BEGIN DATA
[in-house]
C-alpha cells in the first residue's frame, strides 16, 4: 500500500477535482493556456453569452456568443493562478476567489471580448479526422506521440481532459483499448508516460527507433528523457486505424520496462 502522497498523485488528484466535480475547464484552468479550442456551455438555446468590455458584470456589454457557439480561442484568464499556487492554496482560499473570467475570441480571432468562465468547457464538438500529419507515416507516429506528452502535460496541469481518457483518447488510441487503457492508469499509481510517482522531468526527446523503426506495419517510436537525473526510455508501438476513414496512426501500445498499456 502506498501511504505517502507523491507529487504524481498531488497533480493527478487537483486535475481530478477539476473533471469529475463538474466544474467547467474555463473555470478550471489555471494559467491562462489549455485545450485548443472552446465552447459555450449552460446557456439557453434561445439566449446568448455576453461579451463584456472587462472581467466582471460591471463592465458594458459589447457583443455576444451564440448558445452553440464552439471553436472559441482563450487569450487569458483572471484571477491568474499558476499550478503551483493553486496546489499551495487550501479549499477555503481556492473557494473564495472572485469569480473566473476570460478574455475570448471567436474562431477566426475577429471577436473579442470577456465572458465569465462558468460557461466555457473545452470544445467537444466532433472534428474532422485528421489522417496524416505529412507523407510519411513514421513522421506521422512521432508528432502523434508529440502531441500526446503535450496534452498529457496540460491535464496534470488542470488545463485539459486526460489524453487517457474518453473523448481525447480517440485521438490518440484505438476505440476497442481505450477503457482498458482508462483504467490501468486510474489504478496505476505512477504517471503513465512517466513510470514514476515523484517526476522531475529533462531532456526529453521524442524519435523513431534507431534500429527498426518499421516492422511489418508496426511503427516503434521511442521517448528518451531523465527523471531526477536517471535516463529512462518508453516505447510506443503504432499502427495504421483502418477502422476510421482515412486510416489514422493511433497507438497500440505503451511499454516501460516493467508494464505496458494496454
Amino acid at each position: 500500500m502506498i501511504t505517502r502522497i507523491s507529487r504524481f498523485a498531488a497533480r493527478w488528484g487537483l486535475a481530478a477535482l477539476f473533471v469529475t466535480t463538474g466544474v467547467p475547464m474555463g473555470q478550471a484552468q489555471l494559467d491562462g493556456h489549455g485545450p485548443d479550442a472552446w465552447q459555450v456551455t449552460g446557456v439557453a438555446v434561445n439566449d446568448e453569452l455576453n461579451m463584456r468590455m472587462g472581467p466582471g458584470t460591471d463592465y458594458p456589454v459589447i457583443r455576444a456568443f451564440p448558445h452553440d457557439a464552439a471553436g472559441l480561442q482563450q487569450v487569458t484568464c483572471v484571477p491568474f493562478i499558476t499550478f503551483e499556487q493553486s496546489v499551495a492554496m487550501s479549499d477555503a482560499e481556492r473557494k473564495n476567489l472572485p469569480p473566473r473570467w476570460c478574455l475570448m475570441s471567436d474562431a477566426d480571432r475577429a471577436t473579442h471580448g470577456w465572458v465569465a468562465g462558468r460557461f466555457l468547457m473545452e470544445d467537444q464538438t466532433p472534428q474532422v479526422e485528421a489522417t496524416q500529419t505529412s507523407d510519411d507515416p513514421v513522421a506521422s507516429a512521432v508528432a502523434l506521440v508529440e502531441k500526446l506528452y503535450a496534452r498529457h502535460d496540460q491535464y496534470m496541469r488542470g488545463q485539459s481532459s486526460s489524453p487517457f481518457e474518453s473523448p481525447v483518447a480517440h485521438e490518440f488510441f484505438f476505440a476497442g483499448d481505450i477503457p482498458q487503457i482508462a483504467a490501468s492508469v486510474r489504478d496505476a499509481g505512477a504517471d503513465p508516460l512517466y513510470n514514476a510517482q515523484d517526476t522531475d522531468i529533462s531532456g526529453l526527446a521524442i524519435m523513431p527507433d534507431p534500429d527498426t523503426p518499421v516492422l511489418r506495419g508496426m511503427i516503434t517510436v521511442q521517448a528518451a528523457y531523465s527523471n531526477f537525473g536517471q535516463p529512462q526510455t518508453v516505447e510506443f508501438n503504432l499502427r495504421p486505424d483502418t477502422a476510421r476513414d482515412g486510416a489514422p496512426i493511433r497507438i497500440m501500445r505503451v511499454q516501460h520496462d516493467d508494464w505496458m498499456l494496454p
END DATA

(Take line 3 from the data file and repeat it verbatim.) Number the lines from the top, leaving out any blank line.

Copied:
Amino acid at each position: 500500500m502506498i501511504t505517502r502522497i507523491s507529487r504524481f498523485a498531488a497533480r493527478w488528484g487537483l486535475a481530478a477535482l477539476f473533471v469529475t466535480t463538474g466544474v467547467p475547464m474555463g473555470q478550471a484552468q489555471l494559467d491562462g493556456h489549455g485545450p485548443d479550442a472552446w465552447q459555450v456551455t449552460g446557456v439557453a438555446v434561445n439566449d446568448e453569452l455576453n461579451m463584456r468590455m472587462g472581467p466582471g458584470t460591471d463592465y458594458p456589454v459589447i457583443r455576444a456568443f451564440p448558445h452553440d457557439a464552439a471553436g472559441l480561442q482563450q487569450v487569458t484568464c483572471v484571477p491568474f493562478i499558476t499550478f503551483e499556487q493553486s496546489v499551495a492554496m487550501s479549499d477555503a482560499e481556492r473557494k473564495n476567489l472572485p469569480p473566473r473570467w476570460c478574455l475570448m475570441s471567436d474562431a477566426d480571432r475577429a471577436t473579442h471580448g470577456w465572458v465569465a468562465g462558468r460557461f466555457l468547457m473545452e470544445d467537444q464538438t466532433p472534428q474532422v479526422e485528421a489522417t496524416q500529419t505529412s507523407d510519411d507515416p513514421v513522421a506521422s507516429a512521432v508528432a502523434l506521440v508529440e502531441k500526446l506528452y503535450a496534452r498529457h502535460d496540460q491535464y496534470m496541469r488542470g488545463q485539459s481532459s486526460s489524453p487517457f481518457e474518453s473523448p481525447v483518447a480517440h485521438e490518440f488510441f484505438f476505440a476497442g483499448d481505450i477503457p482498458q487503457i482508462a483504467a490501468s492508469v486510474r489504478d496505476a499509481g505512477a504517471d503513465p508516460l512517466y513510470n514514476a510517482q515523484d517526476t522531475d522531468i529533462s531532456g526529453l526527446a521524442i524519435m523513431p527507433d534507431p534500429d527498426t523503426p518499421v516492422l511489418r506495419g508496426m511503427i516503434t517510436v521511442q521517448a528518451a528523457y531523465s527523471n531526477f537525473g536517471q535516463p529512462q526510455t518508453v516505447e510506443f508501438n503504432l499502427r495504421p486505424d483502418t477502422a476510421r476513414d482515412g486510416a489514422p496512426i493511433r497507438i497500440m501500445r505503451v511499454q516501460h520496462d516493467d508494464w505496458m498499456l494496454p